Nurses Join Ralph Nader for Debating Taboos Event

By Donna Smith

While many – far too many – politicians in Washington are fixated on making cuts in our most vital programs that protect American families while refusing to demand those who created our economic freefall pay up to help rebuild this nation, at least some have a broader vision.

Leave it to Ralph Nader, consummate challenger of taboo political issues and agendas, to host a debate with the unspeakable suggestion that Wall Street pay for the damage done to Main Street America.  And leave it to the nurses to come from all over the country to be a part of the second session of Nader’s events that highlighted one of the main pillars of their Main Street Contract campaign – a financial transaction tax.

Nader spent the first 15 minutes or so introducing his debaters and moderators.  Nurses packed the front rows and had traveled from Massachusetts, Illinois, Maryland and DC to hear the pros and cons of a financial transaction tax.  CSPAN was there to record the debate, and two classes full of graduate students filed into the auditorium of the Carnegie Institute to witness the debate.

Moderator and economist Dean Baker and debater and professor of economics Robert Pollin of the University of Massachusetts at Amherst argued on the affirmative side in the debate titled, “Securities Transactions Tax: Bring It Back of Leave It Out,” while moderator and Vanguard investment officer George Sauter and debater and professor James Angel of Georgetown University stood in  opposition.  

Up until 40 years ago, the United States did have a transaction tax. But in more recent decades the U.S. has gone through not only the loss of that revenue source but also the deregulation of the financial industry in general.  

Pollin argued that the implementation of an appropriate and well- designed transaction tax on speculative Wall Street activity would help generate more than enough revenue to be available for a variety of needs. For example,  to retire the billions in dollars of budgets short falls of all the states in the nation combined – and thereby protect the states from making the disastrous cuts to education, healthcare and other services underway at this time.  

Sauter countered with some of the same old scare tactics about raising taxes and how those taxes would be passed along to consumers – and not paid by those FTT proponents hoped to target.

For the next couple of hours, the audience learned about the ins and outs of the FTT from the perspectives of experts – but the nurses remained clear in their vision.  They learned that in every one of the 10 fastest growing financial markets in the world, there is a financial transaction tax similar to the one the nurses support.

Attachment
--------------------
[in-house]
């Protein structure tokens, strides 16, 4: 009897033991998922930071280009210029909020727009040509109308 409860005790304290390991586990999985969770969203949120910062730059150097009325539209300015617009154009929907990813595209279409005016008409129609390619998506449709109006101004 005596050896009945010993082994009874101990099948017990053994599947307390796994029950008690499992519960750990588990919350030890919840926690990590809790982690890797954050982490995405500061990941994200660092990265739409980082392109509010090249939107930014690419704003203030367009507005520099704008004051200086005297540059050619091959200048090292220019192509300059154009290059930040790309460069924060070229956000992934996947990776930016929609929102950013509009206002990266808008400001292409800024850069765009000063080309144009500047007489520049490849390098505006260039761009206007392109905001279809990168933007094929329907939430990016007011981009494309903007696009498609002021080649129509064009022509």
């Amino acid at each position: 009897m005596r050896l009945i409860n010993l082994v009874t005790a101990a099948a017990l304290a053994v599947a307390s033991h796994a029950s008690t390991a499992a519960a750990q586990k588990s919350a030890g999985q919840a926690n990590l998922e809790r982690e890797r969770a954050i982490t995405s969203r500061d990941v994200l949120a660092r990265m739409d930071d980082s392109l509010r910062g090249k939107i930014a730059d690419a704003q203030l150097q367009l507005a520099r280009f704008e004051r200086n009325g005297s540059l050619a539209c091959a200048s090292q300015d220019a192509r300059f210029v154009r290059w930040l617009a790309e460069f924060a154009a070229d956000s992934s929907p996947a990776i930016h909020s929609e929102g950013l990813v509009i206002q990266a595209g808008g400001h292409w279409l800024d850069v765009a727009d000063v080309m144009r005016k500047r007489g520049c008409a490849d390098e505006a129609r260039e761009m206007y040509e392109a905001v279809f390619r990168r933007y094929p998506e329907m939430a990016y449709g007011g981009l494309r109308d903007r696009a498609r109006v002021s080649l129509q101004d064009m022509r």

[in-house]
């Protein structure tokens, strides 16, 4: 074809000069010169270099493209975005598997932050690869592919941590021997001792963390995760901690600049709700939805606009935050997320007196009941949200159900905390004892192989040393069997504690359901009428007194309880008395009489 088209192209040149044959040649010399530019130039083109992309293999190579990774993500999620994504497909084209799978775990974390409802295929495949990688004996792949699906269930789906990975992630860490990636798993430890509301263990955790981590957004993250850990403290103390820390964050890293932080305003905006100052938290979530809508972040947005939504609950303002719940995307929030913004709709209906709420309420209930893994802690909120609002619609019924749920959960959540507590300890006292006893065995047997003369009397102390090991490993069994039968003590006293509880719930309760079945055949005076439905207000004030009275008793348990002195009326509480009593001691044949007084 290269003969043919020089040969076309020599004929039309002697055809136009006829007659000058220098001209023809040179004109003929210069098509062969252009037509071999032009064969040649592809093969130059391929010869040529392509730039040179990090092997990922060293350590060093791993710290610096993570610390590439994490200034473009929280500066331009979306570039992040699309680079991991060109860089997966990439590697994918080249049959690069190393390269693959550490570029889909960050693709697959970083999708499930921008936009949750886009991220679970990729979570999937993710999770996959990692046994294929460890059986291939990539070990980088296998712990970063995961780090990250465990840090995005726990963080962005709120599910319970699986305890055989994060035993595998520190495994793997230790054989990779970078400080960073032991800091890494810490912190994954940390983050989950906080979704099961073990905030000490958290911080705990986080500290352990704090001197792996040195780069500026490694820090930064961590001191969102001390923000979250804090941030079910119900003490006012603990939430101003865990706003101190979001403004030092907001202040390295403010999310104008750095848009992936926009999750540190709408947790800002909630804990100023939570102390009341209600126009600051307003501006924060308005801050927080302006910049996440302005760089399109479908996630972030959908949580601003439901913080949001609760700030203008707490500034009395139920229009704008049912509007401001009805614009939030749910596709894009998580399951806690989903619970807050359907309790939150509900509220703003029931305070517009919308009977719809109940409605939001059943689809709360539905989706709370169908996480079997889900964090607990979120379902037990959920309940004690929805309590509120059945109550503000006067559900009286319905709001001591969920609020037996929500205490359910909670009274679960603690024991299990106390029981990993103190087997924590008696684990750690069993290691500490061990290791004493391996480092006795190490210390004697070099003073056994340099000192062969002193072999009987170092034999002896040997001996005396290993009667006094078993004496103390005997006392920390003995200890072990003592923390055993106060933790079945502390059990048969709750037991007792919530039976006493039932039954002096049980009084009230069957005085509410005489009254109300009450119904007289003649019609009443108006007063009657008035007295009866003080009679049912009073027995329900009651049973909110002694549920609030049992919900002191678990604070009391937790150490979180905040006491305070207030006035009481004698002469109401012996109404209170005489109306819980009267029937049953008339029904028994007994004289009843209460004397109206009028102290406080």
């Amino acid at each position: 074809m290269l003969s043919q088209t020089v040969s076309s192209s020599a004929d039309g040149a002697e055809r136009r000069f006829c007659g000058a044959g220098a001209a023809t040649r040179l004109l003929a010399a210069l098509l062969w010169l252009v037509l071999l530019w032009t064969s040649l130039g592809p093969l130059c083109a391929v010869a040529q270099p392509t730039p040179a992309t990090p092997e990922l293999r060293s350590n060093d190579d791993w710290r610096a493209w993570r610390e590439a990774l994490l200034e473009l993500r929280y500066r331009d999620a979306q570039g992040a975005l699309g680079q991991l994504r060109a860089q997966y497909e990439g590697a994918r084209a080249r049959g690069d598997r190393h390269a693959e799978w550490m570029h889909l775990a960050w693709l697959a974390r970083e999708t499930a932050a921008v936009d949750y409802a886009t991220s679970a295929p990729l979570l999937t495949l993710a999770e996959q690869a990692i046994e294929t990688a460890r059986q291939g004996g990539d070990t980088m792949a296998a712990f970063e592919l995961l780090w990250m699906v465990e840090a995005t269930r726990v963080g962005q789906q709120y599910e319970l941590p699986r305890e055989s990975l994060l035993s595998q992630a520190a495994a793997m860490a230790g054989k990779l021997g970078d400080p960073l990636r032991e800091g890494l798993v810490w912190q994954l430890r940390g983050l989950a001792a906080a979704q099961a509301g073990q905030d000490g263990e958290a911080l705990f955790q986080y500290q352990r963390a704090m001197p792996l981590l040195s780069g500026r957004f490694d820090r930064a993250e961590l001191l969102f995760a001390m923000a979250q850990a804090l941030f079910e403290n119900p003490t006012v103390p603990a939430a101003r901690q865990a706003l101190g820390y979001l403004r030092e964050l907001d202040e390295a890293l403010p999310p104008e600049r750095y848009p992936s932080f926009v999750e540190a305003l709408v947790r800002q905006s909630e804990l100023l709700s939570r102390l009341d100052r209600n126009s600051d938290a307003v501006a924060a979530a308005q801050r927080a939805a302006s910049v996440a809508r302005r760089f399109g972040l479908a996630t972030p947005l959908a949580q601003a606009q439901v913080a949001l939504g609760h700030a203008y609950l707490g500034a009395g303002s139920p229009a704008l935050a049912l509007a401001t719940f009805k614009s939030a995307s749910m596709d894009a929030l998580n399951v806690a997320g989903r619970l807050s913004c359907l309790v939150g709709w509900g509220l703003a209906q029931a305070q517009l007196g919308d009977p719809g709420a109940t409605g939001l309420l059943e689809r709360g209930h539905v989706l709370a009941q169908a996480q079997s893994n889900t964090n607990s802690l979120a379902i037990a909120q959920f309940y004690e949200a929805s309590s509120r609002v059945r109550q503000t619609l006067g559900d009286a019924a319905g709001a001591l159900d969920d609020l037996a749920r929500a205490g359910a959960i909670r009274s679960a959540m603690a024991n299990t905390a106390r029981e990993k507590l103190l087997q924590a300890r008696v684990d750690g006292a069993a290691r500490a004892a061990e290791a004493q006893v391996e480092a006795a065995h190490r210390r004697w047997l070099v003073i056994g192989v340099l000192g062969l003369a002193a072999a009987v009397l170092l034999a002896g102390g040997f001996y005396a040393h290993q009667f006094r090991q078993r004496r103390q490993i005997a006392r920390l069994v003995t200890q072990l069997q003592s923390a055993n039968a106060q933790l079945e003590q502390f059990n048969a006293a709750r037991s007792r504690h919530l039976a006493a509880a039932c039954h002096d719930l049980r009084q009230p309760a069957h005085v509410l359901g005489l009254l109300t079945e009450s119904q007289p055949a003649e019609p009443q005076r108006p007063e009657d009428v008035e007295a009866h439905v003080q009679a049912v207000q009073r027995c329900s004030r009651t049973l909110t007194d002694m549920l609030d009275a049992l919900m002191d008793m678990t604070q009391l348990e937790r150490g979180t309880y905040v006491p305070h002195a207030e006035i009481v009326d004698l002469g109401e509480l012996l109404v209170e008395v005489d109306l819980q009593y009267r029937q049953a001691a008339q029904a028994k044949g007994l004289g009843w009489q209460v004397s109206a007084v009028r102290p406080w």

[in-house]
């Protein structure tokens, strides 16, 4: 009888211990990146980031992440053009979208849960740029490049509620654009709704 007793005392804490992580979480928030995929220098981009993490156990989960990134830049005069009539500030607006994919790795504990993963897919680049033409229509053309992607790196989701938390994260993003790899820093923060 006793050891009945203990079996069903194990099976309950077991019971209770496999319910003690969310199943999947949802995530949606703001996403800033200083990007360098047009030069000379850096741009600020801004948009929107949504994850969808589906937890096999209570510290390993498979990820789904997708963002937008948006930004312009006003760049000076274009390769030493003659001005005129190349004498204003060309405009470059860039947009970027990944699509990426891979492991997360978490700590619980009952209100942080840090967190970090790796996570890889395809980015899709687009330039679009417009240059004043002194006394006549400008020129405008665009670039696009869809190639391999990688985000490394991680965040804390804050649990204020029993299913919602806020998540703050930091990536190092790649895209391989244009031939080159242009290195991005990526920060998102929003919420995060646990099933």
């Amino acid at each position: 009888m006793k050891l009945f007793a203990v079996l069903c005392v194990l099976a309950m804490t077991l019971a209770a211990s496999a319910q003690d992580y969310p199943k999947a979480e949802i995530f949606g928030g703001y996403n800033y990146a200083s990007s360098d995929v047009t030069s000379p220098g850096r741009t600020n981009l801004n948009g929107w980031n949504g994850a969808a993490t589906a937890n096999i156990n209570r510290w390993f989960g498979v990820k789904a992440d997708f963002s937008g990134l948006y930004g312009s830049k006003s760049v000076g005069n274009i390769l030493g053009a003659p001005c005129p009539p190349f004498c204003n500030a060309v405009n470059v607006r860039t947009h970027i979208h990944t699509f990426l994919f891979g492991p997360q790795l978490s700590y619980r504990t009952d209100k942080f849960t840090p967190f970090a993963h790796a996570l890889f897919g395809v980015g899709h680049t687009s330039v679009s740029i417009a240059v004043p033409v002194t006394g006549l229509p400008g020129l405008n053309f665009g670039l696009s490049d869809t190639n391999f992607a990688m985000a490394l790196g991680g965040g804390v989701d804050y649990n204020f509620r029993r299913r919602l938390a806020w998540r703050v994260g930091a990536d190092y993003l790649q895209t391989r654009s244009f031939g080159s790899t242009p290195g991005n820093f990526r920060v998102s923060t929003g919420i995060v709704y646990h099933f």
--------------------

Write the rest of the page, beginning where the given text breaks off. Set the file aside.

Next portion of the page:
So the fears about the damage that will be done to the US financial markets if a tax is implemented were effectively countered. Great Britain is one of the many countries with an FTT, and the London Stock Exchange, the largest in Europe, in fact has continued to grow. It’s also tough for the traders to evade. In Britain, if you do not pay the tax, you do not get title to securities

Pollin noted that John Fogel, founder of the trillion dollar Vanguard Fund said that an FTT was important to slow excess speculation and to raise revenue, and there’s a lot to draw from. There has been a 400 percent growth in speculative activity the past decade, and banks, a primary target of an FTT, are still holding $500 billion in taxpayer bailout funds.

Just as nurses must watch, listen and assess their patients at the bedside, nurses have watched the damage in their families, their communities and in the nation.  As the fine academic point and policy subtleties were debated, their assessment remained. Those who created the financial crisis on Main Street in America through financial speculation and profiting off wildly risky investments while at the same time taking advantage of untaxed wealth and revenue to lead lavish lifestyles should pay their fair share  to correct the damage, rebuild our Main Streets and revitalize the economy for all.

Following the debate, debate attendees headed to Capitol Hill for an afternoon of visits with Congressional members to reinforce the message: the nation cannot rely on protecting the few while failing the many.  With a fair financial transaction tax, the nurses believe the nation can finally begin to close the chapter on a decades-long period of decline for average Americans and look forward to healing our communities.